This morning I received a message from my university’s career center informing me that they now subscribe to a pay-for service called “The Versatile PhD” which has:
* Examples of successful resumes and cover letters that real PhDs and ABDs used to get their first post-academic positions
* A collection of first-person narratives written by successful non-academic PhDs and ABDs, describing how their careers have developed after grad school until now
* Archived panel discussions where PhDs and ABDs working in specific non-academic fields describe their jobs and answer questions. Past topics include Federal Government, Policy Analysis, Freelance Writing and Editing, Higher Education Consulting, Management Consulting, and University Administration.
In an effort to understand this service (after I determined that my university login was not working to get me access to the site), I went to their website and learned that it’s geared especially towards the Humanities and Social Sciences, “to help humanities and social science PhDs identify and prepare for possible non-academic careers. We want them to be informed about employment realities, educated about nonacademic career options, and supported in preparing for a range of possible careers, so that in the end, they have choices.” It’s a laudable goal, and I commend the Versatile PhD service and my uni’s Career Center for providing options for all of us unemployable PhD-types. But it seems to me, that such stories are available in many places online, such as in Bethany Nowviskie’s open-source (i.e. free) book “#alt-ac: Alternate Academic Careers for Humanities Scholars.”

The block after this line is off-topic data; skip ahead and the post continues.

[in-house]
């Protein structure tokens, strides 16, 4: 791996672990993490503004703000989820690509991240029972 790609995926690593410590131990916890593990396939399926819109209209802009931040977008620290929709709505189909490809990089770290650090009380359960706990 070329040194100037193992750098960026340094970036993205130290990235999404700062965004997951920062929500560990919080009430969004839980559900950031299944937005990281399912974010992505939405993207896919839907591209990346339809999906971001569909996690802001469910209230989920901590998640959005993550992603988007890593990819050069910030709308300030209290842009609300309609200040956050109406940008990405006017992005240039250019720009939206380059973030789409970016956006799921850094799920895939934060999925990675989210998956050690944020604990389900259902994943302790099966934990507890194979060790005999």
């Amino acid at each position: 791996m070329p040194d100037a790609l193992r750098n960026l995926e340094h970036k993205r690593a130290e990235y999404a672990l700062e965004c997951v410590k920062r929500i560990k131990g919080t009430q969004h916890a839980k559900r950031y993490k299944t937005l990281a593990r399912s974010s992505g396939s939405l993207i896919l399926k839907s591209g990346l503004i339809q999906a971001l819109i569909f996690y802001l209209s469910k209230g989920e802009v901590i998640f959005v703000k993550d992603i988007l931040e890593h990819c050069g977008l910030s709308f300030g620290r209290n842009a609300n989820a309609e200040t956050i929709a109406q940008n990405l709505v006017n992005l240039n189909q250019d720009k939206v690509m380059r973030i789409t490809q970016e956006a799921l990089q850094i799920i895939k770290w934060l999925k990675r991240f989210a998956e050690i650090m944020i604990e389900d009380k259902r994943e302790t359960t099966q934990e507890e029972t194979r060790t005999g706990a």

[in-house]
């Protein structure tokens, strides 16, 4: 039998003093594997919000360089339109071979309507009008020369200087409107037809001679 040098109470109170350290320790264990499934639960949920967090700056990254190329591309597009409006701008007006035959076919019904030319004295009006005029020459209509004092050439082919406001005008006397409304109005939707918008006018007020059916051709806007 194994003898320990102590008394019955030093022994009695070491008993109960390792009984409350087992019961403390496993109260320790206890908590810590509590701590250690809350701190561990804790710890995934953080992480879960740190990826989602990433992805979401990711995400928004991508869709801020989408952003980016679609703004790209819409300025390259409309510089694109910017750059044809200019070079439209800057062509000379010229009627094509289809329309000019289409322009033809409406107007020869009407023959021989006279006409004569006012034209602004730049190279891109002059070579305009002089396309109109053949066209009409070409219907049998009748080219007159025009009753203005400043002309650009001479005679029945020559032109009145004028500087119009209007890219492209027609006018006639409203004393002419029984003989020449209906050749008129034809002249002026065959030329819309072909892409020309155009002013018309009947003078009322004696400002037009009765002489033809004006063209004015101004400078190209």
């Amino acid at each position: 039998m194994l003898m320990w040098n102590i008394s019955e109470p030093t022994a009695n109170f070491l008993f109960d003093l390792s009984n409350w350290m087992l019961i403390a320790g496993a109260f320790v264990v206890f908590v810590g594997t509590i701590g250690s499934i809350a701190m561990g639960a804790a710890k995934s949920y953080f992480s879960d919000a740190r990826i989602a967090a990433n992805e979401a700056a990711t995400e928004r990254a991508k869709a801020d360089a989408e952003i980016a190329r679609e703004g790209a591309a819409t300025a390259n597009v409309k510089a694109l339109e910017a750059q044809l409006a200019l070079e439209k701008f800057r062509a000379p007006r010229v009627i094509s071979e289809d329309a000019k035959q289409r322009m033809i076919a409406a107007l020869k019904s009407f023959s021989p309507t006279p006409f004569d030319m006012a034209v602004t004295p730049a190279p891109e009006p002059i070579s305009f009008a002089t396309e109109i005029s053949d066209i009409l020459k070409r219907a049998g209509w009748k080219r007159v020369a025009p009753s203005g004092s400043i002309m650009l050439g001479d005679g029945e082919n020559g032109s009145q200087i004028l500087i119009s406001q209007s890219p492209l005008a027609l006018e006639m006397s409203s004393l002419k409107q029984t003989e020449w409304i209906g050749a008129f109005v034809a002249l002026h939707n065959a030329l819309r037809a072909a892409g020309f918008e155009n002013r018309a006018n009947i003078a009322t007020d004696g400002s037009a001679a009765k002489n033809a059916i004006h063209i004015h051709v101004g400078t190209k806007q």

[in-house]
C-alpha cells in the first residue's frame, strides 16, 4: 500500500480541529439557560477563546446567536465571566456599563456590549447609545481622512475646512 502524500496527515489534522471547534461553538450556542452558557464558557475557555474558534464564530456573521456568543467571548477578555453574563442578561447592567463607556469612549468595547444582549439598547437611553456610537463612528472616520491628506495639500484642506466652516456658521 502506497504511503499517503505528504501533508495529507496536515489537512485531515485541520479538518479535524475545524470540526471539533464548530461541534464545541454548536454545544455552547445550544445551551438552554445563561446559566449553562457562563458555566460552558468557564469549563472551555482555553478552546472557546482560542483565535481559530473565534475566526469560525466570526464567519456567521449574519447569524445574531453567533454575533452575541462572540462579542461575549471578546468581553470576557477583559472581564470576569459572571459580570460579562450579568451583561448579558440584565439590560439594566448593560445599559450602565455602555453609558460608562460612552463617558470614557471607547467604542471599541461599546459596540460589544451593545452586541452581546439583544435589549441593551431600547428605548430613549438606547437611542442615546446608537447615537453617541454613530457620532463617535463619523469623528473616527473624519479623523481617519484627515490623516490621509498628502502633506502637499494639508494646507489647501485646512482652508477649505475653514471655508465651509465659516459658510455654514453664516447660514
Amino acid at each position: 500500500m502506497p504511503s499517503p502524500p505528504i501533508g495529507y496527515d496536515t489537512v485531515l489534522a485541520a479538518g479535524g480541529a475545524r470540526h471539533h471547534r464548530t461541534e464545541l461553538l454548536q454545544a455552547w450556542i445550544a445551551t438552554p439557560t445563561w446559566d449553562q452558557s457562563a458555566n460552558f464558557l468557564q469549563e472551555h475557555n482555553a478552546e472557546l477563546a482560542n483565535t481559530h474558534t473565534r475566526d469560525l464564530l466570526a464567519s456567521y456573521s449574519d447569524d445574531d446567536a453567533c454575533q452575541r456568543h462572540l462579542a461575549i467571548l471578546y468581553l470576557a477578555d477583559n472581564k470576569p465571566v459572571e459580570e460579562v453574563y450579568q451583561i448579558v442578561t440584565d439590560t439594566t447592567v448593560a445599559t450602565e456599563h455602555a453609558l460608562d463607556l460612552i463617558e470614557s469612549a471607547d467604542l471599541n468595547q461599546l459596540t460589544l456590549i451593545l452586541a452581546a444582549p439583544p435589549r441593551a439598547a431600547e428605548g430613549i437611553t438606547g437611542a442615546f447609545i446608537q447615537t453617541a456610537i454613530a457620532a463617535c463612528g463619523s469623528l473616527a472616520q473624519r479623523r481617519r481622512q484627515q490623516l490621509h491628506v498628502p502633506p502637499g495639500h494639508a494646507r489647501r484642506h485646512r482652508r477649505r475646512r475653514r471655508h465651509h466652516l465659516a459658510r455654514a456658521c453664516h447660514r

Call me cynical, but it seems to me that the Career Center could better serve its Humanities constituents by giving them the skills to search the web and become digitally literate in open-source offerings rather than offering canned content about possible careers from a proprietary service.
Do you agree?
Photo taken at THATCamp–a crowd-sourced open-access alt-ac unconference for the Humanities.